Indigenous Rights

Democracy, Civic Space and Fundamental Freedoms Are under Attack, but Civil Society Is Here to Stay

During the Forus network’s General Assembly which took place in Gaborone, Botswana, civil society organisations from across 65 countries highlighted the challenges facing them globally in an increasingly polarised and crisis-hit world.

Ocean Action on Global Agenda as Negotiations to Save Biodiversity Deepen

The oceans are as fascinating as they are mysterious. Home to the largest animals to ever live on Earth and billions of the tiniest, the top 100 meters of the open oceans host the majority of sea life, such as fish, turtles, and marine mammals. But there is another world far below the surface. In the belly of the ocean, there are seamounts—underwater mountains that rise 1,000 meters or more from the seafloor.

Biodiversity Masterplan: Negotiations on Crucial Science, Technology for Implementation Underway

The triple planetary crises of climate change, biodiversity loss, pollution, and waste are escalating. At the current pace, the world is on track to lose one quarter of all plant and animal species by 2030, with one species already dying out every 10 minutes. One million species face extinction. Human activity has already altered three-quarters of the land on Earth and two-thirds of the ocean.

Working to Keep Náhuat, the Language of the Pipil People, from Vanishing in El Salvador

A group of children participating in an immersion program in Náhuat, the language of the Pipil people and the only remaining pre-Hispanic language in El Salvador, are the last hope that the language will not die out.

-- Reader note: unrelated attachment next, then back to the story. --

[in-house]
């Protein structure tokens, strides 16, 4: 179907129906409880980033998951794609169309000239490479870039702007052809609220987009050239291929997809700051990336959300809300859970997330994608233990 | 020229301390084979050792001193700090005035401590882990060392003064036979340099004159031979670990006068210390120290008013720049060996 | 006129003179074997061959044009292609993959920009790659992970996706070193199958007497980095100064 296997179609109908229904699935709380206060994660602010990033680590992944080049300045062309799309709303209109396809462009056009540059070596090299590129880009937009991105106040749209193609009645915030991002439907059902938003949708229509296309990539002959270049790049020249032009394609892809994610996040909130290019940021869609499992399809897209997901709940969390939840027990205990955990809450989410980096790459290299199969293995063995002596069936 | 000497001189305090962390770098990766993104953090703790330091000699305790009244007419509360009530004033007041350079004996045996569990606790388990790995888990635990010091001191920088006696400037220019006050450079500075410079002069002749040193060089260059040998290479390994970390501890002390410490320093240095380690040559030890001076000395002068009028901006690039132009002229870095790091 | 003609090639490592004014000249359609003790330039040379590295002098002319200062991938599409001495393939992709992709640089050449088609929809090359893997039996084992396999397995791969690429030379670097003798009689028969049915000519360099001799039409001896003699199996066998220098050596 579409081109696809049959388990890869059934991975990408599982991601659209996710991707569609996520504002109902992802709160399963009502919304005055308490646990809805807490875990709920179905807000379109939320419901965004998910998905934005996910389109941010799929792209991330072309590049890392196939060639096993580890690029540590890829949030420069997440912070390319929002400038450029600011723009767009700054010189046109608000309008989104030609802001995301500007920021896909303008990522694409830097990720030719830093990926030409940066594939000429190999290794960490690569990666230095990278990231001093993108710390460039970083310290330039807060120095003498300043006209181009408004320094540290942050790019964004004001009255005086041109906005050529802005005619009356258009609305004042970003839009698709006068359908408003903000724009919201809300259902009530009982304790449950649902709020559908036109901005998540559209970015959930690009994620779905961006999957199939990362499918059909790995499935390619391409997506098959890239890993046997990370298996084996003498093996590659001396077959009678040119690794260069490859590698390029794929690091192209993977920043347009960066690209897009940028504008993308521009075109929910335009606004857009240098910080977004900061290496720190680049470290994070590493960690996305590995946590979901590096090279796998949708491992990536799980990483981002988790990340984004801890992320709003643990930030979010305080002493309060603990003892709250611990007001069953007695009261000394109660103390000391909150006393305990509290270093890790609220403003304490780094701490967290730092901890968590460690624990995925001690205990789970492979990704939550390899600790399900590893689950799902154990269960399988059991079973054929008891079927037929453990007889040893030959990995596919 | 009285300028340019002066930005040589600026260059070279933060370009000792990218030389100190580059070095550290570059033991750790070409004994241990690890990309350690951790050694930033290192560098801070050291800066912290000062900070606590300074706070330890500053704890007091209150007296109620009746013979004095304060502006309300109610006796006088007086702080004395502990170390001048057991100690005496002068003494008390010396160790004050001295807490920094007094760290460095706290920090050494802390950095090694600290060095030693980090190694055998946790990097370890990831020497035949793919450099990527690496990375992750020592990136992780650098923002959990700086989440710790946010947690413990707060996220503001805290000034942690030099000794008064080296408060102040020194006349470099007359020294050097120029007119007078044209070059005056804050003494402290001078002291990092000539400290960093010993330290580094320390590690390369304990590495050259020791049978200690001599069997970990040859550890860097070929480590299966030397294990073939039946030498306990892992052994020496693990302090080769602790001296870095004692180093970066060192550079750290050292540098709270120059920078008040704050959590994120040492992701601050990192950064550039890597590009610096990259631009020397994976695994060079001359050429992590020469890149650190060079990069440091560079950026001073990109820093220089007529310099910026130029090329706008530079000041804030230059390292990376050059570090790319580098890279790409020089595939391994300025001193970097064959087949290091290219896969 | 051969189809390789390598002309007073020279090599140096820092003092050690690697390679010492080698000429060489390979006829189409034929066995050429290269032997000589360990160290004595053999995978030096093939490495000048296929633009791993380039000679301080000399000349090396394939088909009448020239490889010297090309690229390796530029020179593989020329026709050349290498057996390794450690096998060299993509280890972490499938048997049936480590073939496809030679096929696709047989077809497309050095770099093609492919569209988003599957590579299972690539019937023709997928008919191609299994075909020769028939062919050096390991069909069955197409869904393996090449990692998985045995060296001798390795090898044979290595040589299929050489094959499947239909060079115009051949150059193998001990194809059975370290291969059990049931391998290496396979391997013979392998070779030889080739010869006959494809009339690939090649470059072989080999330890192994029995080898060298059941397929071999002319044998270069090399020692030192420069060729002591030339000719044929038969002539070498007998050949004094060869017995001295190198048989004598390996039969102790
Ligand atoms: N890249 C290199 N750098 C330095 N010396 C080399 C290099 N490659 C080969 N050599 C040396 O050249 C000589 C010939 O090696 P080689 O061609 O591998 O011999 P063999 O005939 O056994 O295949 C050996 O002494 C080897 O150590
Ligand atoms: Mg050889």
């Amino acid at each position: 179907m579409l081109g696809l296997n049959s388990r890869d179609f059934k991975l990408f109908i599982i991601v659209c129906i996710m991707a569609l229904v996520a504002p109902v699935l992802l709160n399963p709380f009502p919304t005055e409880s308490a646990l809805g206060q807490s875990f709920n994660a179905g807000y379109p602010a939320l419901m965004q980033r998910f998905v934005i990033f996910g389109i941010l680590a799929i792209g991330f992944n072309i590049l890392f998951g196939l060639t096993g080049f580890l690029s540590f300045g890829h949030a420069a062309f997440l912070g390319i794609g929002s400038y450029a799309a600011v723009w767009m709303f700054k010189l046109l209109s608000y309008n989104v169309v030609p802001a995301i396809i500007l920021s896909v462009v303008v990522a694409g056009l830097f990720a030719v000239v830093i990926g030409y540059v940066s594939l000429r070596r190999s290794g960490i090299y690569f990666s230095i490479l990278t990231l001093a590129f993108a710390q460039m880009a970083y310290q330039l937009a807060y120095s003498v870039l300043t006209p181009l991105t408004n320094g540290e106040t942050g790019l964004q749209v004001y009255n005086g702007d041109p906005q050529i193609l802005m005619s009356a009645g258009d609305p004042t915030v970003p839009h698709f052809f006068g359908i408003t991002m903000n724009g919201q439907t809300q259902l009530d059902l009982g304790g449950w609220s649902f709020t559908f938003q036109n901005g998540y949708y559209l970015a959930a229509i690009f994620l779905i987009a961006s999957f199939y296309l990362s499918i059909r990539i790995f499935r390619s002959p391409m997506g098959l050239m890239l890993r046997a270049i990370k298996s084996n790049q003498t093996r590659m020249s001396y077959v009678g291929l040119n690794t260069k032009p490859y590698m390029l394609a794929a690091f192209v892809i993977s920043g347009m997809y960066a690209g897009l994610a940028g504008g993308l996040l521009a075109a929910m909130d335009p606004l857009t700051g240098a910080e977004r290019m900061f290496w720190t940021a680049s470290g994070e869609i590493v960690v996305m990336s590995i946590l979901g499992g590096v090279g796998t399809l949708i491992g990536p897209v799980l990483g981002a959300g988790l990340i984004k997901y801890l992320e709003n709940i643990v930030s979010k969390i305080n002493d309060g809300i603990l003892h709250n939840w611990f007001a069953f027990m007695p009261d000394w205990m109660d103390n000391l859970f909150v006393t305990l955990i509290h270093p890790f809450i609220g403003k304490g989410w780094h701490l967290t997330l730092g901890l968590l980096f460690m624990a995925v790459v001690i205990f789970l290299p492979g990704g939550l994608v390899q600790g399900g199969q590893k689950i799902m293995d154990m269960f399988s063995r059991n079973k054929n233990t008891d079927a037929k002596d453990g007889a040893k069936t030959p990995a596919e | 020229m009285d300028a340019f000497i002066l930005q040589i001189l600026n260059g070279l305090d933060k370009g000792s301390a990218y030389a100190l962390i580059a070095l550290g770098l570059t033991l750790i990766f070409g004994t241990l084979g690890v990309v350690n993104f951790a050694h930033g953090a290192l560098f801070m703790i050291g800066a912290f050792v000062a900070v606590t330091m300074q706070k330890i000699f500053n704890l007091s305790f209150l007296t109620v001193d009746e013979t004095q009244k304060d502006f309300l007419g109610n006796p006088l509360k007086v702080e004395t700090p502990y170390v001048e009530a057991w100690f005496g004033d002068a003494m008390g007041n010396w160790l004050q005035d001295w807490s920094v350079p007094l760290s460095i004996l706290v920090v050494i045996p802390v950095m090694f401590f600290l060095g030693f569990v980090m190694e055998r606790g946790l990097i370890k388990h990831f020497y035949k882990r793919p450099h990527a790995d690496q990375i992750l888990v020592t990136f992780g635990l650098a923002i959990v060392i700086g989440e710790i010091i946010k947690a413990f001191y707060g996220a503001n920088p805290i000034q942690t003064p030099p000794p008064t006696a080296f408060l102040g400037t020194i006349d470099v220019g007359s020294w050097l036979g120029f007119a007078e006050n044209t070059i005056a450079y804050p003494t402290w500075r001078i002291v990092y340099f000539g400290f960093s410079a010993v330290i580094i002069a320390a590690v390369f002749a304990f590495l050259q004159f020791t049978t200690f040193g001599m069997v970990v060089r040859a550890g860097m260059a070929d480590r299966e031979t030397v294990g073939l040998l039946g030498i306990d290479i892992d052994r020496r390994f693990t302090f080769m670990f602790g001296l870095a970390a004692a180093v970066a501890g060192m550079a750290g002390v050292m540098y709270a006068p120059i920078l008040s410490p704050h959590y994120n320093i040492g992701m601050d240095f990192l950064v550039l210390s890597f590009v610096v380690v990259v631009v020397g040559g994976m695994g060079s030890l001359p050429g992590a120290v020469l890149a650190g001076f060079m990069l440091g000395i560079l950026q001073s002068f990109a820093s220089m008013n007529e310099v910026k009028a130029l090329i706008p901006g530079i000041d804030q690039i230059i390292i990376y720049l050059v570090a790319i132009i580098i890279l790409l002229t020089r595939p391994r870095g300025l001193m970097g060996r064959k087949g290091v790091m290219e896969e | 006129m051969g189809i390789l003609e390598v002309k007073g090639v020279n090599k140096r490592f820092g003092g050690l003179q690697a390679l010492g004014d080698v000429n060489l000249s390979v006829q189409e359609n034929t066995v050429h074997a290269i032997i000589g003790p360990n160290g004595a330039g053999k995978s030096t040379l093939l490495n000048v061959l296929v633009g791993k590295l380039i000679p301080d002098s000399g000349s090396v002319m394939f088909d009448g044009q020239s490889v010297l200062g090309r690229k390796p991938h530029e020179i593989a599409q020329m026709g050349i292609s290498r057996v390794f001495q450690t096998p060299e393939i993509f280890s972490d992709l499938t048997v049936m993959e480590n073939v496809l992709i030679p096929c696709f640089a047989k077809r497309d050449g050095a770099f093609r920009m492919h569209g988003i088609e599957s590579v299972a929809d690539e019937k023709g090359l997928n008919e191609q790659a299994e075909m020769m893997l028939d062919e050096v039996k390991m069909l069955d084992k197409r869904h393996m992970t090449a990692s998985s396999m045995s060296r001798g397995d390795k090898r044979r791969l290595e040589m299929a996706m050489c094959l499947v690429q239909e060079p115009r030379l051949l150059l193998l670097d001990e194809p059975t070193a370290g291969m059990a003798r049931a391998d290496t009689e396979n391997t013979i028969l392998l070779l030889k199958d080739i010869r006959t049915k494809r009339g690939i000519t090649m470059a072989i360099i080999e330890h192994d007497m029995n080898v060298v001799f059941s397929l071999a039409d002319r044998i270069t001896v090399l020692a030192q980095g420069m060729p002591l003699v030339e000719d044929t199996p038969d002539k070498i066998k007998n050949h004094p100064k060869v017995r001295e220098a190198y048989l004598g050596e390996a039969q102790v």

Harnessing Science-Policy Collaboration: The Vital Role of IPBES Stakeholders in Achieving Global Nature Targets

In December 2022, the fifteenth meeting of the Conference of the Parties to the Convention on Biological Diversity (CBD) saw governments worldwide unite behind a set of ambitious targets aimed at addressing biodiversity loss and restoring natural ecosystems, through the Global Biodiversity Framework – known now as the Biodiversity Plan.

Indigenous Women Fight for Their Future, Their Land, Rights & Self-Determination

Throughout history, Indigenous Women have made remarkable contributions to forwarding the aspirations of their communities for self-determination. Amid the compounded burdens they face as Indigenous Peoples, as women and an oppressed class, let us recognize and celebrate the bravery of Indigenous Women as they strive and inspire with their courage, heritage, leadership and knowledge.

Illegal Artisanal Mining Threatens Amazon Jungle and Indigenous Peoples in Brazil

Artisanal mining, or "garimpo" as it is known in Brazil, has returned to the headlines as a factor in the deaths of Yanomami indigenous people, whose territory in the extreme north of Brazil suffers constant encroachment by miners, which has intensified in recent years.

The Ghost of Oil Haunts Mexico’s Lacandona Jungle

The Lacandona jungle in the southern Mexican state of Chiapas is home to 769 species of butterflies, 573 species of trees, 464 species of birds, 114 species of mammals, 119 species of amphibians and reptiles, and several abandoned oil wells.

Guatemala’s Chance for a New Beginning

Guatemala’s new president, Bernardo Arévalo, was expected to be sworn in on 14 January at 2pm –the 14th at 14:00, as people repeated in anticipation for months. It was a momentous event – but it wasn’t guaranteed to happen.

Centuries-Old Rituals Are Slowly Fading Away in Cambodia

“What on earth are you going to do in Tropeang Krohom?” The driver of the minivan turns his head and gives me a puzzled look. Few passengers want to be dropped off in a settlement between two provincial towns.

Peru’s Andean Peoples ‘Revive’ Water that the Climate Crisis Is Taking From Them

"The rich world has caused the climate change that is drying up our water sources, and here we are doing everything we can to recover them because otherwise we will die," said Juan Hilario Quispe, president of the small farming community of Muñapata, just over 50 kilometers from the Peruvian city of Cuzco.